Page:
Published on June 19th, 2019 | by Saurabh0
India Issues 1 Gigawatt Solar Tender With Domestic Content Restrictions
June 19th, 2019 by Saurabh
In another attempt by the Indian government to help domestic solar cell and module manufacturers, a fresh tender with a domestic content requirement has been issued.
India’s largest power generation company, the government-owned NTPC Limited, has issued a tender for 1 gigawatt of solar PV capacity under the CPSU scheme phase II. Project developers are required to use only Indian-made solar cells and modules for the projects. Project developers shall be free to choose the location of the projects across the country.
The CPSU scheme has been designed specifically to circumvent the September 2016 WTO ruling against the domestic content requirement program under the initial National Solar Mission. Under the redesigned scheme tenders issued with domestic content requirement shall only serve public sector companies owned by the central government, i.e. Central Public Sector Undertakings (CPSUs).
WTO allows domestic content restrictions if the power generated from the projects is being used by the government itself, in this case, through the government-owned companies.
This is the second tender issued under CPSU scheme after it was revamped. The Solar Energy Corporation of India (SECI) issued a 2 gigawatt tender in March this year. The financial bidding round for that tender is still pending.
The program was revamped in early February this year with the final approval coming from the Cabinet Committee on Economic Affairs. The government announced that DCR tenders with a combined capacity of 12 gigawatts will be issued, and allocated around $1.2 billion for viability gap funding for this scheme. Under the viability gap funding option project developers bid for the lowest capital cost support they would need to set up the projects.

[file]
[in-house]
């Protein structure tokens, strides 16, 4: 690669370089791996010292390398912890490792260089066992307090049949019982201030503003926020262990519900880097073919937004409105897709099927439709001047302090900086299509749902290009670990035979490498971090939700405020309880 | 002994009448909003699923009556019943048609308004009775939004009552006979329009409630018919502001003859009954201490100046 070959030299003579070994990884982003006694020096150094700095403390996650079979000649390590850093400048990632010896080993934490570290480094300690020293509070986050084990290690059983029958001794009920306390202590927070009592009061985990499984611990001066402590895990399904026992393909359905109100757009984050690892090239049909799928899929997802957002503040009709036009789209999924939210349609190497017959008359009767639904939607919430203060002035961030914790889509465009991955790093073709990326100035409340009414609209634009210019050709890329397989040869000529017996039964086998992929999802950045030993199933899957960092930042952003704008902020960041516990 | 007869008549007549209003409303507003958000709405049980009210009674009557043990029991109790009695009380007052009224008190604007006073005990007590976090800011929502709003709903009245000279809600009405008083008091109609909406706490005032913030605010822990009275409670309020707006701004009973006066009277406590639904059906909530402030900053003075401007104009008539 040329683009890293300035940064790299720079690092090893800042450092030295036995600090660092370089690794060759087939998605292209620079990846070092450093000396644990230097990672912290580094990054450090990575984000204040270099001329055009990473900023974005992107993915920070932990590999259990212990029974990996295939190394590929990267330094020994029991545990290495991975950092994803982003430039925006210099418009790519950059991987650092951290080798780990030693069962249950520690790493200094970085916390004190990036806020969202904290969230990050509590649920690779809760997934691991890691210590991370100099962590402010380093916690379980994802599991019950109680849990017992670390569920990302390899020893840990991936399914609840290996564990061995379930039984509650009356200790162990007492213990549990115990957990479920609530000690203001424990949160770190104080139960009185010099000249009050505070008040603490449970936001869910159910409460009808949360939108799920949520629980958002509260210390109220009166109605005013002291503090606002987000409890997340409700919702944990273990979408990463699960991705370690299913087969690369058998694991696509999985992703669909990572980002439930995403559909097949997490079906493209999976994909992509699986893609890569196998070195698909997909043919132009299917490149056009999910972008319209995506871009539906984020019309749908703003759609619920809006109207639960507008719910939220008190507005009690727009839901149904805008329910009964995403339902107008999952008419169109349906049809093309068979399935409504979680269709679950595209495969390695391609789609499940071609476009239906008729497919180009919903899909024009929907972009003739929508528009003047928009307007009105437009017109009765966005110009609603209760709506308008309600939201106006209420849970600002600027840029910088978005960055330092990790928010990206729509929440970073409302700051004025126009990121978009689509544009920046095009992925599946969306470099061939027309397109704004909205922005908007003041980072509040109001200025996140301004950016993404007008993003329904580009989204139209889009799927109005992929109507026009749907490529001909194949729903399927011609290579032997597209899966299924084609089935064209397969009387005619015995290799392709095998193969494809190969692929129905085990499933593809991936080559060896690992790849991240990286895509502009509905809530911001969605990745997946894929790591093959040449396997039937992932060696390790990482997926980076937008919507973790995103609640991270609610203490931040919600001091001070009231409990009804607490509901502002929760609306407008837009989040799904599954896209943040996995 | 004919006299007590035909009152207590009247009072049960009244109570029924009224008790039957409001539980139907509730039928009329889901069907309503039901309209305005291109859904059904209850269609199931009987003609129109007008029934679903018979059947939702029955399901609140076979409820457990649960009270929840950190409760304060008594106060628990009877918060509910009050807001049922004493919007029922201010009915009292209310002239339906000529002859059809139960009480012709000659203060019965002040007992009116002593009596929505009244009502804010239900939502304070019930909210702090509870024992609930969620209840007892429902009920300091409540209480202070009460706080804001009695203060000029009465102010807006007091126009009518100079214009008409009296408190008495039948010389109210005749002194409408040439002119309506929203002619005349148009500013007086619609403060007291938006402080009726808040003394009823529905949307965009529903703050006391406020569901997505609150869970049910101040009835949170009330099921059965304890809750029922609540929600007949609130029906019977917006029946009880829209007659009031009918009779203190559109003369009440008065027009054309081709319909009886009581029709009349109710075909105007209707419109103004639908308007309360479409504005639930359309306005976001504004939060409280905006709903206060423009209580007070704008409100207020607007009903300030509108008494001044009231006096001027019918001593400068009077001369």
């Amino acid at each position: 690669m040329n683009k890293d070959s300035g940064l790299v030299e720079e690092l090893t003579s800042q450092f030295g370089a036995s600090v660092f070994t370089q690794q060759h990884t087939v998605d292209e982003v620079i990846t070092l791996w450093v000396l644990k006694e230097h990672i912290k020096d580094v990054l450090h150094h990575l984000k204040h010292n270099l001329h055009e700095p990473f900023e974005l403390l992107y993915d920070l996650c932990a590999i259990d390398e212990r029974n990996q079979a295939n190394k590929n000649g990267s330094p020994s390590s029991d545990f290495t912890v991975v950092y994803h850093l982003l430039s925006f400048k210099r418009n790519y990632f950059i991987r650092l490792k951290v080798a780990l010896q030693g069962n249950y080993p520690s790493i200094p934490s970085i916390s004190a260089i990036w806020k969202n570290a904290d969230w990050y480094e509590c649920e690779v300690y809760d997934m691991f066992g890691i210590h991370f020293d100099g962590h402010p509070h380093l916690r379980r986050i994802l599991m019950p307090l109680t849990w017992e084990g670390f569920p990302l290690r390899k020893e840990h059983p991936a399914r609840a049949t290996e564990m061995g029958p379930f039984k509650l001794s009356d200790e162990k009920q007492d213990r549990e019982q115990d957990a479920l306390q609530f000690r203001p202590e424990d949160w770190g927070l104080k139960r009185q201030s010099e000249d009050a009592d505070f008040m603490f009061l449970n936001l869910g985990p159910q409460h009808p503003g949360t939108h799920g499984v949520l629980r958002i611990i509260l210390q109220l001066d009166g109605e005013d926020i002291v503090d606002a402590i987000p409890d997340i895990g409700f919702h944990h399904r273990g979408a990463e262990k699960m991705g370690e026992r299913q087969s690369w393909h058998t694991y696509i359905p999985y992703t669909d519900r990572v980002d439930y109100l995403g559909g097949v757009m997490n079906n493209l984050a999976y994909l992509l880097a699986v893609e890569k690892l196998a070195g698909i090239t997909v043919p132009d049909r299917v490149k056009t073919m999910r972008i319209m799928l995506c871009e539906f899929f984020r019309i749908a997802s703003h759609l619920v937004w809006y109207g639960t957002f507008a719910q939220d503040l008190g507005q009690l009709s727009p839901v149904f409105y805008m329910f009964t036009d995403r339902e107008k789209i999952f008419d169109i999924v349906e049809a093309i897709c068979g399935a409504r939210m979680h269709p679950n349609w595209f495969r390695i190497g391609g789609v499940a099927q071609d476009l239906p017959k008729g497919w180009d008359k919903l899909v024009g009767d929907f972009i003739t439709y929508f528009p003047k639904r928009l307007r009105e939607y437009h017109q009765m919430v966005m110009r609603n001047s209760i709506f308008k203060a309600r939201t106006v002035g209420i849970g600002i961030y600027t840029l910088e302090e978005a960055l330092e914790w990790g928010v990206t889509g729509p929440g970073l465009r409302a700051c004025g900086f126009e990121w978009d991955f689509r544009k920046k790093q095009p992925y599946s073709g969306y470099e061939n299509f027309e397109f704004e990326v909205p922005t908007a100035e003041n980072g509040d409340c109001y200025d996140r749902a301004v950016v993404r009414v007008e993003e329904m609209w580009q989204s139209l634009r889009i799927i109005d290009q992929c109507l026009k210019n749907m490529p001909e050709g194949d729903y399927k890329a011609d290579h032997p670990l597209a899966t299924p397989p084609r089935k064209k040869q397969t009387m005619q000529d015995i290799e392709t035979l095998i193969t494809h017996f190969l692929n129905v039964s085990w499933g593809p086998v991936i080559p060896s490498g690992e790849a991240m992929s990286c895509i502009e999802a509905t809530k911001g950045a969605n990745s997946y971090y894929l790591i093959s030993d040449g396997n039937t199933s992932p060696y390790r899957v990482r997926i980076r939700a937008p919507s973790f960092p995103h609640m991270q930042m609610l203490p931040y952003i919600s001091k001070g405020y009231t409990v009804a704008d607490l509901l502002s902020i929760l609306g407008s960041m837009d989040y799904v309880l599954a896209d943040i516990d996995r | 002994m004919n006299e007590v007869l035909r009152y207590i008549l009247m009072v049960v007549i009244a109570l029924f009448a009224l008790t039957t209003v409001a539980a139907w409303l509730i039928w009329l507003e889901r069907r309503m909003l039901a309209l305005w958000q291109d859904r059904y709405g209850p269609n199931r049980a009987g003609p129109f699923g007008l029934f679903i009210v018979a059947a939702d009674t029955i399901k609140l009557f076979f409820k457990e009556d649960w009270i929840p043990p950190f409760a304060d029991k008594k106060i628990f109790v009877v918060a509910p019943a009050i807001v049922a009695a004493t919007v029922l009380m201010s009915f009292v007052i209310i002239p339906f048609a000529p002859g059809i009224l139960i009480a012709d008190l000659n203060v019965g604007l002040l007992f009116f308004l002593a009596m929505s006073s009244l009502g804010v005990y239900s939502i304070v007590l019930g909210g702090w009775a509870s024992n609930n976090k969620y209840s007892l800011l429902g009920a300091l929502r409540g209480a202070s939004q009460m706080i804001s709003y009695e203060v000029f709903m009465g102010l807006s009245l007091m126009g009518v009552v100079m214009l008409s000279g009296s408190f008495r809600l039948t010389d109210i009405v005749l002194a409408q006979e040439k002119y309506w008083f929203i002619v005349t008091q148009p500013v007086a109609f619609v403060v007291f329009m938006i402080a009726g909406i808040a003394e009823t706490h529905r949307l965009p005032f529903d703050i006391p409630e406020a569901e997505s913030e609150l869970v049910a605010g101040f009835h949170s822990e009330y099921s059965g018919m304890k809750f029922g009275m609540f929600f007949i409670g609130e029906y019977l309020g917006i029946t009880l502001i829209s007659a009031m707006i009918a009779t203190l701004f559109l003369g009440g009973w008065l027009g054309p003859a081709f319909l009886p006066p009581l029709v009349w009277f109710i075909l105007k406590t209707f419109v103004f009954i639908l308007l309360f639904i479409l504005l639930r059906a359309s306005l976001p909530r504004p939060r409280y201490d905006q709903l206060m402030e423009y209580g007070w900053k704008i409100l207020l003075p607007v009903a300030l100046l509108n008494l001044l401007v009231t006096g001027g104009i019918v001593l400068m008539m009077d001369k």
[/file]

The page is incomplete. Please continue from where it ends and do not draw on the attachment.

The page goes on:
The domestic content requirement tenders came back in the limelight after a 12 gigawatt program for bundled solar power was scrapped as the rapidly falling tariff bids meant that there was no need to bundle power from thermal power plants and solar power plants to make solar power cheaper and more attractive.
NTPC issues other solar power tenders as well with no restrictions on content usage. The company recently made history when it issued a tender asking end-users (also government-owned entities) to submit bids to procure 1 gigawatt solar power.
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